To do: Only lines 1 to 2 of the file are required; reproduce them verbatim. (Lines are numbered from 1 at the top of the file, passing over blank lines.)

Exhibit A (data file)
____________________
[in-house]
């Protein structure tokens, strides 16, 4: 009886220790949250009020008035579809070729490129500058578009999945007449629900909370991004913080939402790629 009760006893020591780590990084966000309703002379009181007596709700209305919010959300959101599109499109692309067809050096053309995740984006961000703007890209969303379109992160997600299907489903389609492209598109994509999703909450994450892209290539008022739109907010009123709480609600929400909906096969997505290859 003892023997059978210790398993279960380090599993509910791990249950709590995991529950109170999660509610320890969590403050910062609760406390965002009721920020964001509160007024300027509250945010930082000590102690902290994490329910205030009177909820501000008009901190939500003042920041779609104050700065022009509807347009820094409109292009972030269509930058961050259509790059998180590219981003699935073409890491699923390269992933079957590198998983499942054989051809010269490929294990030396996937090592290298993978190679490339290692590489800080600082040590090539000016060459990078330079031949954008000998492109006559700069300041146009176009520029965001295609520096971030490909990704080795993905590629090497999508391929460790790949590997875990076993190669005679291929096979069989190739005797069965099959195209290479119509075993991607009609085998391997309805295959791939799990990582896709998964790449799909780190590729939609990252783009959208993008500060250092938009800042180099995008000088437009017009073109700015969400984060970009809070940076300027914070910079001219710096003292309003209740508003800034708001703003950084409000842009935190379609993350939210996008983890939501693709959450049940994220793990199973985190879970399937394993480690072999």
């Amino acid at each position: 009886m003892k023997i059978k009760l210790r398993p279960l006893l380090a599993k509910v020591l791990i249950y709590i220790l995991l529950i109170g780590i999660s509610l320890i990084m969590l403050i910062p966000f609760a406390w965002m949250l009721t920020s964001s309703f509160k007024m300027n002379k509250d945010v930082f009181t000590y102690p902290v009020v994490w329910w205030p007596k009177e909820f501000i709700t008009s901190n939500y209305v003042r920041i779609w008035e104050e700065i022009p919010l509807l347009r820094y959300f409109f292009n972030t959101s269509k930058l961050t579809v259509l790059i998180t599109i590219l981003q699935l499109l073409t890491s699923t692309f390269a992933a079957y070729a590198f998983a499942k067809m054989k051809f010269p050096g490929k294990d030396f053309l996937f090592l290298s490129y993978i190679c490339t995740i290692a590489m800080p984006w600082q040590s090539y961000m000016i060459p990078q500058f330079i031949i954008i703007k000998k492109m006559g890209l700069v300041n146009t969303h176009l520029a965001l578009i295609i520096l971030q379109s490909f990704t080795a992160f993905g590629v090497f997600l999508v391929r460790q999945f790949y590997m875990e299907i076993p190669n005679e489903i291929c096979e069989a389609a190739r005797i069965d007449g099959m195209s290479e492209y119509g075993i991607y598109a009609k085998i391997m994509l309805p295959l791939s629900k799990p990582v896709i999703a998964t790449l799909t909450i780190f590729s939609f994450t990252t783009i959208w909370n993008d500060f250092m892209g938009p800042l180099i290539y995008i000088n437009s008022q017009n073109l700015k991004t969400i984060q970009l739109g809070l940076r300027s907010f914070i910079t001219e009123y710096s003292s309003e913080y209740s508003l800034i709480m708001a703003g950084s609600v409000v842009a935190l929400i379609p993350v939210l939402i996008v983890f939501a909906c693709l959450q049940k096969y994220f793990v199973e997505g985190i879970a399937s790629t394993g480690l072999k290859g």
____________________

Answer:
[in-house]
């Protein structure tokens, strides 16, 4: 009886220790949250009020008035579809070729490129500058578009999945007449629900909370991004913080939402790629 009760006893020591780590990084966000309703002379009181007596709700209305919010959300959101599109499109692309067809050096053309995740984006961000703007890209969303379109992160997600299907489903389609492209598109994509999703909450994450892209290539008022739109907010009123709480609600929400909906096969997505290859 003892023997059978210790398993279960380090599993509910791990249950709590995991529950109170999660509610320890969590403050910062609760406390965002009721920020964001509160007024300027509250945010930082000590102690902290994490329910205030009177909820501000008009901190939500003042920041779609104050700065022009509807347009820094409109292009972030269509930058961050259509790059998180590219981003699935073409890491699923390269992933079957590198998983499942054989051809010269490929294990030396996937090592290298993978190679490339290692590489800080600082040590090539000016060459990078330079031949954008000998492109006559700069300041146009176009520029965001295609520096971030490909990704080795993905590629090497999508391929460790790949590997875990076993190669005679291929096979069989190739005797069965099959195209290479119509075993991607009609085998391997309805295959791939799990990582896709998964790449799909780190590729939609990252783009959208993008500060250092938009800042180099995008000088437009017009073109700015969400984060970009809070940076300027914070910079001219710096003292309003209740508003800034708001703003950084409000842009935190379609993350939210996008983890939501693709959450049940994220793990199973985190879970399937394993480690072999």